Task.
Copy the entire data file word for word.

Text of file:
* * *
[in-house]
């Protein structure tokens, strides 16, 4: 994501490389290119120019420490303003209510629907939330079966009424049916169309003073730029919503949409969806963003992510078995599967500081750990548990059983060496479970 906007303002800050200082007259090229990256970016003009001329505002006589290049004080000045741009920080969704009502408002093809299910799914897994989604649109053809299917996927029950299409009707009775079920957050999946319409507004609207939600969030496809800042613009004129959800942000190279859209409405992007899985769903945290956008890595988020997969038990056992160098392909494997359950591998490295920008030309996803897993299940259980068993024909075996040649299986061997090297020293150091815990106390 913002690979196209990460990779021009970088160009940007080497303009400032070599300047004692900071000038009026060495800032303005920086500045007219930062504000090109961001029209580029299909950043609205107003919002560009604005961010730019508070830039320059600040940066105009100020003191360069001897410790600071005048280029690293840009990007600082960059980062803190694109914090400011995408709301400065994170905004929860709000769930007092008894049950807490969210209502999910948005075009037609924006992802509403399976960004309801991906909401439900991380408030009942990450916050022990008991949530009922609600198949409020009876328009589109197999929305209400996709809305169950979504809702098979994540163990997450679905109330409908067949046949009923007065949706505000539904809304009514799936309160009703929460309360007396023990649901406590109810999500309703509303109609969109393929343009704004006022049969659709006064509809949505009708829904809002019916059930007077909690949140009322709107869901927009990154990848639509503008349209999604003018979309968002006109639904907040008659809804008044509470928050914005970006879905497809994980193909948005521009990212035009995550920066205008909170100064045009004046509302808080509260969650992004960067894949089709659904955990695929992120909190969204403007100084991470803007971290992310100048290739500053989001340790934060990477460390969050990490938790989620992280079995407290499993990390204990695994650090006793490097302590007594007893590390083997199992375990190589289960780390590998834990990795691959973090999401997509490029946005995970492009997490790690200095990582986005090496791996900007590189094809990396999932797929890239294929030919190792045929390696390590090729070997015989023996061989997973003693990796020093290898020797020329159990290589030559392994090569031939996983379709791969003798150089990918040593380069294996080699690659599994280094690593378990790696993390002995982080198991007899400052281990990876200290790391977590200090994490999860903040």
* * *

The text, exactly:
[in-house]
């Protein structure tokens, strides 16, 4: 994501490389290119120019420490303003209510629907939330079966009424049916169309003073730029919503949409969806963003992510078995599967500081750990548990059983060496479970 906007303002800050200082007259090229990256970016003009001329505002006589290049004080000045741009920080969704009502408002093809299910799914897994989604649109053809299917996927029950299409009707009775079920957050999946319409507004609207939600969030496809800042613009004129959800942000190279859209409405992007899985769903945290956008890595988020997969038990056992160098392909494997359950591998490295920008030309996803897993299940259980068993024909075996040649299986061997090297020293150091815990106390 913002690979196209990460990779021009970088160009940007080497303009400032070599300047004692900071000038009026060495800032303005920086500045007219930062504000090109961001029209580029299909950043609205107003919002560009604005961010730019508070830039320059600040940066105009100020003191360069001897410790600071005048280029690293840009990007600082960059980062803190694109914090400011995408709301400065994170905004929860709000769930007092008894049950807490969210209502999910948005075009037609924006992802509403399976960004309801991906909401439900991380408030009942990450916050022990008991949530009922609600198949409020009876328009589109197999929305209400996709809305169950979504809702098979994540163990997450679905109330409908067949046949009923007065949706505000539904809304009514799936309160009703929460309360007396023990649901406590109810999500309703509303109609969109393929343009704004006022049969659709006064509809949505009708829904809002019916059930007077909690949140009322709107869901927009990154990848639509503008349209999604003018979309968002006109639904907040008659809804008044509470928050914005970006879905497809994980193909948005521009990212035009995550920066205008909170100064045009004046509302808080509260969650992004960067894949089709659904955990695929992120909190969204403007100084991470803007971290992310100048290739500053989001340790934060990477460390969050990490938790989620992280079995407290499993990390204990695994650090006793490097302590007594007893590390083997199992375990190589289960780390590998834990990795691959973090999401997509490029946005995970492009997490790690200095990582986005090496791996900007590189094809990396999932797929890239294929030919190792045929390696390590090729070997015989023996061989997973003693990796020093290898020797020329159990290589030559392994090569031939996983379709791969003798150089990918040593380069294996080699690659599994280094690593378990790696993390002995982080198991007899400052281990990876200290790391977590200090994490999860903040």